Company to Store Healthcare Data on Blockchain Platform for Simple and Secure Data Sharing
A company claims to offer a solution to the current fragmented and isolated nature of patient health data.
Data storage in healthcare industries is of critical importance. Security breaches in this sector will not only have an impact financially — in terms of health insurance — but could also compromise patient safety. The new platform Timicoin aims to enhance patient data safety through blockchain technology.
Describing themselves as the “Tokenized Healthcare Ecosystem,” Timicoin claims to offer a solution to the current fragmented and isolated nature of patient health data, which results in inefficient and ineffective use of the information. For example, medical institutions transferring information on patients is currently more complex than it should be, because of isolated facilities and user data. Timicoin propose that their blockchain solution will secure healthcare information within a Health Information Exchange (HIE).
The Timicoin white paper defines an HIE as “a reliable and interoperable electronic sharing of clinical data obtained by the patients, physicians, nurses, pharmacists and other health care [sic] providers across unaffiliated institutions which in turn creates a network effect.” The team claims that this will allow for the simple transfer of patient data, no matter where in the world they are being treated. This, in turn, would avoid wasting resources — for example, retesting patients when results have already been obtained elsewhere.
TimiHR is the name given to the “mobile health record” accessible via a mobile app, enhancing the portable nature of personal health data. The TimiHR ecosystem will be powered by the Timicoin Utility Token and also feature the HIPAA compliant TimiChat private messaging service to allow secure communications between patients, providers and other data users. TimiCloud is a secure storage platform also featured on the app, used for all blockchain backups and data index references. The separate TimiPaitent app will also allow patients to manage permissions for consumers requesting to access their data and maintain their health records, as well as control Timicoin payments and deposits.
The team outlines the four steps of how the system works. Firstly, daily activity data from wearable smart healthcare devices is provided with the patient’s permission. Clinical trial reports and test results can then be combined with this monitoring data and added to the TimiEMR hospital records. TimiHealth’s “Query Engine” can then mine patient records when a consumer requests access to the data, and once the contract and payment have been confirmed and processed, the private data records can be shared — via blockchain — directly between the provider and consumer. The team is keen to highlight that patient identity is never revealed unless explicit permission is granted by the patient, and access can only be granted to their data when confirmed by the patient via the TimiPatient app. Security is enhanced by the use of reputable systems such as DashPay for payments and Hyperledger for data sharing.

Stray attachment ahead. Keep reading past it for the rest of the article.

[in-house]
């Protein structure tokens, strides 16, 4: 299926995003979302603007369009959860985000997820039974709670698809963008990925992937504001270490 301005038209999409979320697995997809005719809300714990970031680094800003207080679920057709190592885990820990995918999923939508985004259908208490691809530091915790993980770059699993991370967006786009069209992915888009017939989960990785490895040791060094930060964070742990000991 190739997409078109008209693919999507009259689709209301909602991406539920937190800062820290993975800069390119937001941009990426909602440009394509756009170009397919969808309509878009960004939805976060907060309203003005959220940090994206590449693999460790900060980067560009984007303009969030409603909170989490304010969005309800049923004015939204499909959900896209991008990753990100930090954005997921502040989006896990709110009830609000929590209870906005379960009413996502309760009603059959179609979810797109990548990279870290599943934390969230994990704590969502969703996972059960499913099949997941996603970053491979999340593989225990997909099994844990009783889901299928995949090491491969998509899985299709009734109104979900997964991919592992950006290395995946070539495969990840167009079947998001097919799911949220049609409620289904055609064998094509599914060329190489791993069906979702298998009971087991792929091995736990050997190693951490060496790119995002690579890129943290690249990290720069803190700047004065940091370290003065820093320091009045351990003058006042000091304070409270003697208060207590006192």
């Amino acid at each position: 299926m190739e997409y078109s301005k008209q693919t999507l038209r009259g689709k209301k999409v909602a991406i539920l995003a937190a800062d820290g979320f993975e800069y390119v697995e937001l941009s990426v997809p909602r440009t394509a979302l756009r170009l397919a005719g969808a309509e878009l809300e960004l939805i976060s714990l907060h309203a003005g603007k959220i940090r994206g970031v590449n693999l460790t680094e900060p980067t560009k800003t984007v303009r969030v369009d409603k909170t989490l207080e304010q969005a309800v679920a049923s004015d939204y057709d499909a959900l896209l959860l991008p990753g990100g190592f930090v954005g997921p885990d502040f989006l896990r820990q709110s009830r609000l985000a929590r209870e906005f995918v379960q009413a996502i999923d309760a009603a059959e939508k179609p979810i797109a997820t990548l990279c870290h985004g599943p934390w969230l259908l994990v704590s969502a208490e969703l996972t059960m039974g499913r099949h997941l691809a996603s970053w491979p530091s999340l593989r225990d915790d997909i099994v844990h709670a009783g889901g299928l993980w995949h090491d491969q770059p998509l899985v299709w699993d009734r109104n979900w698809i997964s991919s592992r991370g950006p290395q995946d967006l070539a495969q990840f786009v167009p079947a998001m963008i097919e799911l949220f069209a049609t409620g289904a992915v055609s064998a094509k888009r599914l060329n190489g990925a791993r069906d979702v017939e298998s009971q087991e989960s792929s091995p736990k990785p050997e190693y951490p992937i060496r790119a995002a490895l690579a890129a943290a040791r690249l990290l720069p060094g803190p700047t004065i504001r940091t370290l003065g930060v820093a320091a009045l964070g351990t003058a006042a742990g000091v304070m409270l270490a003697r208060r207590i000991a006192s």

Timicoin claims there could be multiple benefits to this storage system. Firstly, in terms of authenticity, any tampering of network nodes in the blockchain can be easily detected by users, as the latest node hash will always be passively connected to the previous node hash. Secondly, patient information will be constantly available from anywhere in the world — in real time — from any updated node, once the patient grants permission. And finally, the Hyperledger system will enhance privacy by implementing a “permissioned blockchain network that will define user roles and access based on the type of user and the payment contracts.” This data will remain on the healthcare institution’s computer, unless shared on the Hyperledger channel after the contract has been initialized.
In terms of mining and rewards, newly generated Timicoins are allocated to miners who process the transaction. Transaction fees will also sometimes be given to patients for providing data and identity.
According to the company, this approach to healthcare data storage has been welcomed by some prominent medical professionals, with Jim Bonnette, M.D., outlining the positives that tokenization can bring to healthcare. Andre Laurent, the worldwide director of engineering for enterprise networking sales at Cisco, has also explained the multiple benefits of blockchain integration in the health professions.
Timicoin, with their advisory board based in the U.S. and technology teams in Puerto Rico, India and London, could be set to simplify and secure how healthcare data is stored, as well as enhancing how it can be best used to further the development of modern medicine.
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